Psychotherapy: In the country you wait up to a year

Status: 04/09/2023 4:45 p.m

Mentally ill people need patience. There is a lack of therapists, especially in rural areas, and there is a waiting time of up to a year. The same applies to mental illnesses: the earlier you treat them, the better the chances of recovery.

Stefanie Boeke has been suffering from multiple sclerosis (MS) for 20 years. As symptoms worsen, so does the psychological burden. For weeks she calls practices in search of a therapy place, leaves messages on answering machines, writes e-mails.

“It was often the case that I got the answer: You no longer need to contact us, the waiting list is so long that it’s not worth putting your name on it,” says Boeke. “It’s just managing the shortage.”

Waiting times up to a year

Luckily she finally got a place in therapy at the Munich University Clinic. Anyone who doesn’t live in the catchment area of ​​a larger city or who has fallen ill several times, like Boeke with her MS, often waits longer than the average three months – up to a year, according to surveys by the German Association of Psychotherapists.

She felt helpless and alone, says Boeke: “I’ve tried all my life to help other people and then sometimes I feel a bit – well, I’ll say it – fooled, now that I’m need help myself.”

Finding a therapist is an additional burden

Experts assume that mental illnesses are no different than physical complaints: the earlier they are treated, the better the chances of recovery and the milder the course, says Peter Henningsen, director of the clinic for psychosomatics at the Munich Klinikum Rechts der Isar .

Even if there are no clear studies on this: “If you take this plausible assumption as a basis that clinical pictures also tend to worsen in long waiting times, it is clear that some patients will then require inpatient treatment, which would not have been the case if they had been in hospital sooner adequate outpatient therapy would have come.”

The number of therapists is determined

The Federal Joint Committee in Berlin determines how many psychotherapists there are in a region. Representatives of doctors, health insurance companies and hospital operators sit together here. According to this, a psychotherapist should be available for around 3,000 people in urban areas, and this will be financed by health insurance companies.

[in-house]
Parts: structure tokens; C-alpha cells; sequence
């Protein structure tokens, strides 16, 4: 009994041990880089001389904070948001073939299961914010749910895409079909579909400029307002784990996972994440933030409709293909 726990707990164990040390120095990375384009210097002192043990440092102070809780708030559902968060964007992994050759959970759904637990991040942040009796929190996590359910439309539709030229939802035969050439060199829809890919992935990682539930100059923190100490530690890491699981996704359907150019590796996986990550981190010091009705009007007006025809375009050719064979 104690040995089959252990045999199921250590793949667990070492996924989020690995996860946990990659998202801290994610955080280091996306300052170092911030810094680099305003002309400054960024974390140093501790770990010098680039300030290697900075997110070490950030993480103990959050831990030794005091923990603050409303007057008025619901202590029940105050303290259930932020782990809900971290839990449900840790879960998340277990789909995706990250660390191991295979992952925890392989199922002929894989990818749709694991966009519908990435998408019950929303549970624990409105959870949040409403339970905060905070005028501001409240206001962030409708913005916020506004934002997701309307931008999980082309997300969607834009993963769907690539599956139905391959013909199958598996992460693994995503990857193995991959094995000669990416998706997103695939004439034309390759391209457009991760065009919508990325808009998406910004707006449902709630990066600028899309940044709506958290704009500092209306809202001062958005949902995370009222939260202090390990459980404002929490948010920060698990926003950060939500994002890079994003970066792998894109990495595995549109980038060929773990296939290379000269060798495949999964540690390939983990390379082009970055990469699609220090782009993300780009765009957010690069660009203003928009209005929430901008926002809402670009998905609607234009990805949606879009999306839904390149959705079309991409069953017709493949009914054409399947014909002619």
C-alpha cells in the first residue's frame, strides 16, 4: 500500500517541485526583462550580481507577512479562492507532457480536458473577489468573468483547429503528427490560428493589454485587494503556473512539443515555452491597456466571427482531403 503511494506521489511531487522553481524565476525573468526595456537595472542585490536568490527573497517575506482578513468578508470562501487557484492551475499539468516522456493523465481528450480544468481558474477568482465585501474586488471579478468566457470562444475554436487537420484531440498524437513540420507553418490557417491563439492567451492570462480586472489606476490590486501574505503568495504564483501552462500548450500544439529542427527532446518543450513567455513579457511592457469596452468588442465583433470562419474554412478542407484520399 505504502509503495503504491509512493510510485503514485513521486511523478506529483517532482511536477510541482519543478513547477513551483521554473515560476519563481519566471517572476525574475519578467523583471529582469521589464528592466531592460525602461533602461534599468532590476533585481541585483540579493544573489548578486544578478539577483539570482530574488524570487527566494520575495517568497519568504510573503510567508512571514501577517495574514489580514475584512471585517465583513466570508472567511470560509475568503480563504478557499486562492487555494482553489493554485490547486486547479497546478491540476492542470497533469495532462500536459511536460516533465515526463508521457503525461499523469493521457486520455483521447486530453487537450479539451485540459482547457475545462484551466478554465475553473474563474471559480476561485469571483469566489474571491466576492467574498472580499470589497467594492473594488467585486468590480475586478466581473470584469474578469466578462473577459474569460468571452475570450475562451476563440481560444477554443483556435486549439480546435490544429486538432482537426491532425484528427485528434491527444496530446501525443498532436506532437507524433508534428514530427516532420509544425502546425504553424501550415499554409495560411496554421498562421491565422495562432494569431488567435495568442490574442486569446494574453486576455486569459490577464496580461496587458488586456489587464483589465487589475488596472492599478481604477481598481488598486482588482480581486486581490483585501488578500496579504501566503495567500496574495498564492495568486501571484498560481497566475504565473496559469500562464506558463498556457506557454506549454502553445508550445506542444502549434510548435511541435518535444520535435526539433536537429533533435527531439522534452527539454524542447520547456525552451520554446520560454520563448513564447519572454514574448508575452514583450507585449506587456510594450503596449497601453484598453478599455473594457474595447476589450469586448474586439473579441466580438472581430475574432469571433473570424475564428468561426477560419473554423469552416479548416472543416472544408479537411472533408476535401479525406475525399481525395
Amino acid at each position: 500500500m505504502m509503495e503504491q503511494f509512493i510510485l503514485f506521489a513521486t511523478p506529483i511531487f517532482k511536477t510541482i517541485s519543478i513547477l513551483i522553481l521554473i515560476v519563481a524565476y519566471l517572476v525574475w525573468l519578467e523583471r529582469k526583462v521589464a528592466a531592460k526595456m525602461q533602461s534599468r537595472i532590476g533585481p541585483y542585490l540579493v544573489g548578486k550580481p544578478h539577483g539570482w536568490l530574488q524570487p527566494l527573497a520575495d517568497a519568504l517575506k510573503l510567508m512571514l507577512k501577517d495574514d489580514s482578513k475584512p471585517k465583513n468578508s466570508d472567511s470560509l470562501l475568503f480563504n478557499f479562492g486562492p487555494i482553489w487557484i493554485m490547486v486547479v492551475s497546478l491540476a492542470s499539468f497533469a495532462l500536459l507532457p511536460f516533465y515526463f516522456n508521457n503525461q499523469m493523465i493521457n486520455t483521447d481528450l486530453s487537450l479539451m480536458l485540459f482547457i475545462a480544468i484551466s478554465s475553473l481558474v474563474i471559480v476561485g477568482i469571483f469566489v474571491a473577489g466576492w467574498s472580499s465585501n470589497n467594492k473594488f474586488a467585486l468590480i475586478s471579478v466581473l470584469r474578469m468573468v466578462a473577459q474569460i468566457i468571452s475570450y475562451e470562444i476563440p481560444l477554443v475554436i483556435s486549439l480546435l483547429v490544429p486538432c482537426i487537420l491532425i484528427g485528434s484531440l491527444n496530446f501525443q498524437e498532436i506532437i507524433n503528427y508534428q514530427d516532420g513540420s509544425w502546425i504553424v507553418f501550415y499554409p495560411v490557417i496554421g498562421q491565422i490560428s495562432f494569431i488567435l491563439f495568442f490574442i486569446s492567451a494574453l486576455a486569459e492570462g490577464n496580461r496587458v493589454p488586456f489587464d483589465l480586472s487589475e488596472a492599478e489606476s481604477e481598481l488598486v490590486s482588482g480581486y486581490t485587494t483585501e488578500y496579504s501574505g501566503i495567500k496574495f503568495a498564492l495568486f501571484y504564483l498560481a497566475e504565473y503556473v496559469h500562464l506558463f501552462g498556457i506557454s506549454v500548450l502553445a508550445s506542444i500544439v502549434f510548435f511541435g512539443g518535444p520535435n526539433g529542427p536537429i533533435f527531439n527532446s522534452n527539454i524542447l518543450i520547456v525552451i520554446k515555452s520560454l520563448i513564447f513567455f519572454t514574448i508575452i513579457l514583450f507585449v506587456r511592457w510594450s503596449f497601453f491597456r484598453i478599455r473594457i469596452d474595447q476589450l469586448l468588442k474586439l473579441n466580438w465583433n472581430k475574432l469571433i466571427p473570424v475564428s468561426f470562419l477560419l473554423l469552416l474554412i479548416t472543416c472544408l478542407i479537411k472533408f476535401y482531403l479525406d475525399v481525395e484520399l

For rural areas, however, it was determined that one psychotherapist is sufficient for around 6,000 people. It is assumed that rural residents also travel to the cities for medical care. As a result, waiting times are longest in rural areas.

“Power Political Questions”

Why is this regulation not adapted to better serve the regions? According to Henningsen, this is a result of the struggle between medical associations and health insurance companies. “There are constant distribution battles between the different branches of medicine and the health insurance companies,” says Henningsen.

Everyone demands more money for their area. The funds, in turn, wanted to save in order to keep the contributions stable. “These are ultimately health-political, if you will, power-political questions, where the money goes,” says the clinic director.

The number of psychotherapists has increased

How do the coffers see it? Is the supply of psychotherapists sufficient? The written answer of the AOK: “In order to further reduce waiting times, we are committed to the further need-based approval of psychotherapists.”

The fund also points to successes, using the example of Bavaria: the number of licensed psychotherapists there has increased by around 250 since 2016. “There are currently 4,062 seats in the Free State,” according to the AOK. Converted, that is an increase of 6.5 percent in the past six years. According to a survey by the German Association of Psychotherapists, the demand for therapy places has risen much more sharply: by 40 percent nationwide since the beginning of 2020.

Crisis Service Bavaria

There has been a crisis service in Bavaria since 2021. Anyone in mental distress can call a national toll-free number. Professional psychotherapists are available here day and night, all week long. The well-known climber Alexander Huber is committed to making this facility better known: “Ultimately, the Bavarian Crisis Service is nothing more than the rescue service for mental illnesses. This actually ensures today that everyone in Bavaria has the opportunity to get someone on the phone to achieve. I think that’s incredibly important.”

If it turns out during the conversation that more help is needed, mobile teams are available throughout Bavaria and can be on site quickly. This does not eliminate the lack of therapy places. But at least everyone gets immediate professional psychological first aid.

Stefanie Boeke during therapy.

Image: BR/Arno Trümper

More options for inpatient treatment

Back to the Munich Klinikum Rechts der Isar: Doctors, physiotherapists and psychotherapists are currently discussing the further treatment of Stefanie Boeke. The cooperation between the various disciplines is very successful, says senior physician Nadine Lehnen: “What is special is that we can coordinate very closely in this multimodal therapy and the different therapists can also bring different input to such a team meeting for the individual patients. And that’s a very nice thing.”

Patient Boeke hopes that this intensive and effective treatment will soon reach more patients – also outside of the clinics, with resident therapists. In any case, she has found new courage to live and found something suitable in a book from the hospital library, as she thinks. “The book is called: ‘Get up even if you can’t! Disability is rebellion!’ That’s my new motto in life now!” she says and laughs. After the hospital stay, however, she will have to continue to see a registered therapist.

#Psychotherapy #country #wait #year
More From Shayari.Page

Leave a Comment